I wanted to show what it felt like to be the only deaf kid in my elementary school. I needed a good visual metaphor, and rabbits, with their big ears and amazing hearing, were perfect for that. Essentially, I felt like the only rabbit whose big ears didn’t work—I had the ears for show, but little else. Also, drawing the cords of the hearing aid so that they went above my head into rabbit ears (as opposed to having them go into my actual ears) perfectly captures how conspicuous I felt as a kid (n.p.).

With these carefully crafted bodies, Bell intentionally develops a strategy of recognition that simultaneously highlights Cece’s hearing impairment and the over-ability of the culture surrounding her to hear.

Imagining Able-bodiedness

What does the central role of an imagined alter ego, El Deafo, mean for Cece’s agency as represented in this text? The appearance of El Deafo may seem at first to be an avoidant response to the constrictions of Cece’s world. However, feminist scholarship on children’s literature points to the imagination as a sign of agency and capacity rather than avoidance. For example, Paige Gray notes in her essay on Anne of Green Gables that Anne—and other female characters in children’s literature—use fantasy to achieve a “re-visioning” (2014: 169) of a flawed and disempowering reality. There is a rich literature on girlhood and fantasy in which girls’ imagined stories are vehicles for negotiating the difficulties of the real world. Faith Ringgold’s Tar Beach (1991), in which a girl flies over New York City in response to racism, is perhaps one of the most powerful.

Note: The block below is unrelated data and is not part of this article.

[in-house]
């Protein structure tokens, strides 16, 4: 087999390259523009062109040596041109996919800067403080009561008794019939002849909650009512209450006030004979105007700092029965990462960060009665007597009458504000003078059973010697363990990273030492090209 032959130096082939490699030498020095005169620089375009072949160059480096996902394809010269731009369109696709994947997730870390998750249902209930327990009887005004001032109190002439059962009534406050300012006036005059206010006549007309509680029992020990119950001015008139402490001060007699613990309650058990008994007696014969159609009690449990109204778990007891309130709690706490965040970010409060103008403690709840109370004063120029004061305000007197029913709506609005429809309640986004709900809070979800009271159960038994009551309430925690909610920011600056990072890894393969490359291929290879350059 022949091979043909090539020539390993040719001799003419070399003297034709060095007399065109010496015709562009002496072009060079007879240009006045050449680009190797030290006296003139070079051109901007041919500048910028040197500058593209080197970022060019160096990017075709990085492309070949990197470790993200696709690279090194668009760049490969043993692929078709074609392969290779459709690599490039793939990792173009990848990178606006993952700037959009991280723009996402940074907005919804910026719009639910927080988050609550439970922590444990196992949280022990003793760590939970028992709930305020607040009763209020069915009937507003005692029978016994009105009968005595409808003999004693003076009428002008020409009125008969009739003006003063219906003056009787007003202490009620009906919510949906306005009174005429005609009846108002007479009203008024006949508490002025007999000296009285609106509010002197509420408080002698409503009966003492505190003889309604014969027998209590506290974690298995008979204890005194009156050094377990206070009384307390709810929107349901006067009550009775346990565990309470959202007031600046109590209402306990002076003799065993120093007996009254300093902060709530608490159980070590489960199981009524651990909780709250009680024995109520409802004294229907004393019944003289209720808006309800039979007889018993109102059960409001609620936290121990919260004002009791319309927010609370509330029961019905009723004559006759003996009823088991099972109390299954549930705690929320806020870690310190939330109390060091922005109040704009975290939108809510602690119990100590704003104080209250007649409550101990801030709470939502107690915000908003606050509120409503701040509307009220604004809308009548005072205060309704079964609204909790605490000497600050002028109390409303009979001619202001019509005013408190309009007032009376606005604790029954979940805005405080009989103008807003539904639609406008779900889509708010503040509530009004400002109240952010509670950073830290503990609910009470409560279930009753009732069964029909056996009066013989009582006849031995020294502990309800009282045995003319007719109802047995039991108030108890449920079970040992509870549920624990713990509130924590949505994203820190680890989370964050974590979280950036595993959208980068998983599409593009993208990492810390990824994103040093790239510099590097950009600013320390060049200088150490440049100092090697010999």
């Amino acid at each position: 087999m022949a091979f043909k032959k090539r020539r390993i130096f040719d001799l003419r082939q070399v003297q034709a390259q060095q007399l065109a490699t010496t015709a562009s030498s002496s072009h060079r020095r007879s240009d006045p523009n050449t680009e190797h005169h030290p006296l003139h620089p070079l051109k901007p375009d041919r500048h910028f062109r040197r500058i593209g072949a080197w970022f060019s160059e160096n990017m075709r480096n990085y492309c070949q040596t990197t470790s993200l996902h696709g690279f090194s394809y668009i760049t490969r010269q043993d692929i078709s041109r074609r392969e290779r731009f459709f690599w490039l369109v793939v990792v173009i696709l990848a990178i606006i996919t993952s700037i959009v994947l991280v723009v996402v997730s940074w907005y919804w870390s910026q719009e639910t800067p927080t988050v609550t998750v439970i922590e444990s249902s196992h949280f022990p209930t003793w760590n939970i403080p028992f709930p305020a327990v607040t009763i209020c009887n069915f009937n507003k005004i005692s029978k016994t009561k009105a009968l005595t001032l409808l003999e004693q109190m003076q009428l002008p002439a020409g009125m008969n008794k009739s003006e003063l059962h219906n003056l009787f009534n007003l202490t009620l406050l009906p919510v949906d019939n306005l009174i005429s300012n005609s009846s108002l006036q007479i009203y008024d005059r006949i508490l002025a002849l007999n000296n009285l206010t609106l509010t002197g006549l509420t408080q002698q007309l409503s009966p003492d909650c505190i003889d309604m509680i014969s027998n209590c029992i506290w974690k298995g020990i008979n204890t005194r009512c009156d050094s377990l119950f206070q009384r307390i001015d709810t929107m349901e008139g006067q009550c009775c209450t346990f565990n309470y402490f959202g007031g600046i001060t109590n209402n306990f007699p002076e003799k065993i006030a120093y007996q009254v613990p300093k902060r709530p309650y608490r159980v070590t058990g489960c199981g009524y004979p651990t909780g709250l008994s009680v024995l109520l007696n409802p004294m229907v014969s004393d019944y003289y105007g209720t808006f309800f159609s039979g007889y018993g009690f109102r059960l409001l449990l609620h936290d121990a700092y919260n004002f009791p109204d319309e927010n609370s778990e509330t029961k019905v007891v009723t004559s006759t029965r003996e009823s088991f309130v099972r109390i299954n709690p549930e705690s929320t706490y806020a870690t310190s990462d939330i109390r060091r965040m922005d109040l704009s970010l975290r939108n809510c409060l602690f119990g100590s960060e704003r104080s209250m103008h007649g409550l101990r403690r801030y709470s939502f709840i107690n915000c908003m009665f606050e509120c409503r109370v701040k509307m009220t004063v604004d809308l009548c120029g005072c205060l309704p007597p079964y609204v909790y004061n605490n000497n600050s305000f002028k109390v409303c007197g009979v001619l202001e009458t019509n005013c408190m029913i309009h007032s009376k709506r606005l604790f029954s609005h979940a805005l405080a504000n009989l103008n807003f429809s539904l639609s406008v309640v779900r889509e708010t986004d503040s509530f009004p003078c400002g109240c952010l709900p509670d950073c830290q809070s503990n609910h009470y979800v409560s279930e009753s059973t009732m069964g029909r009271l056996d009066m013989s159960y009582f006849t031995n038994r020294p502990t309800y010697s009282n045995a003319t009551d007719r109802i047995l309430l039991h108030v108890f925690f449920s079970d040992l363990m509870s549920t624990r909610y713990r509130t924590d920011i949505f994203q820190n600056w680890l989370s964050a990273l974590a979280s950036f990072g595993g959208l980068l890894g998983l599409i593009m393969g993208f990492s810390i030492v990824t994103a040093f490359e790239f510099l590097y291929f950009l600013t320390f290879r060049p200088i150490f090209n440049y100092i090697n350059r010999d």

The presence of El Deafo in Cece’s life allows her to act to change the conditions presented to her. In one of the final scenes in the book, Cece once again has an opportunity to interact with her crush, Mike. In school Cece and Mike have been selected to be on stage while the rest of the class sings for the class end-of-year program (198–201). At this point in the narrative Cece uses a “phonic ear,” which delivers her teacher’s voice to her at an increased volume. While waiting for their act to begin, Cece hears their teacher, through her phonic ear, using the toilet. Mrs. Sinklemann had forgotten to turn off her microphone when she left the classroom. Cece giggles uncontrollably. She knows that Mike will also be amused to know that she can hear the teacher in this private moment. Cece thinks to herself, “Should I tell him? I’ve never talked to anyone about this stuff. And I can’t even begin to talk to him. I wish I really did have superpowers! Then it would all be so easy!” (199, boldface in original). El Deafo steps into the frame: “You don’t need superpowers to speak!” (200). In this instance, Cece uses her imagination to give herself agency. She tells Mike what she has heard and they not only enjoy a laugh together, but Mike invites Cece to come to his house after school. The final panel shows El Deafo above Cece’s left shoulder, hands on hips, proclaiming, “This just gets better and better!” (202).

Conclusion

Through El Deafo, Bell depicts the intersection of girlhood and disability to give us a new lens through which disability can be viewed in children’s literature. Drawing on scholarship in critical disabilities studies, girlhood studies, and children’s literature, we have shown the strengths of this graphic novel, particularly its ability to question normative able-bodiedness.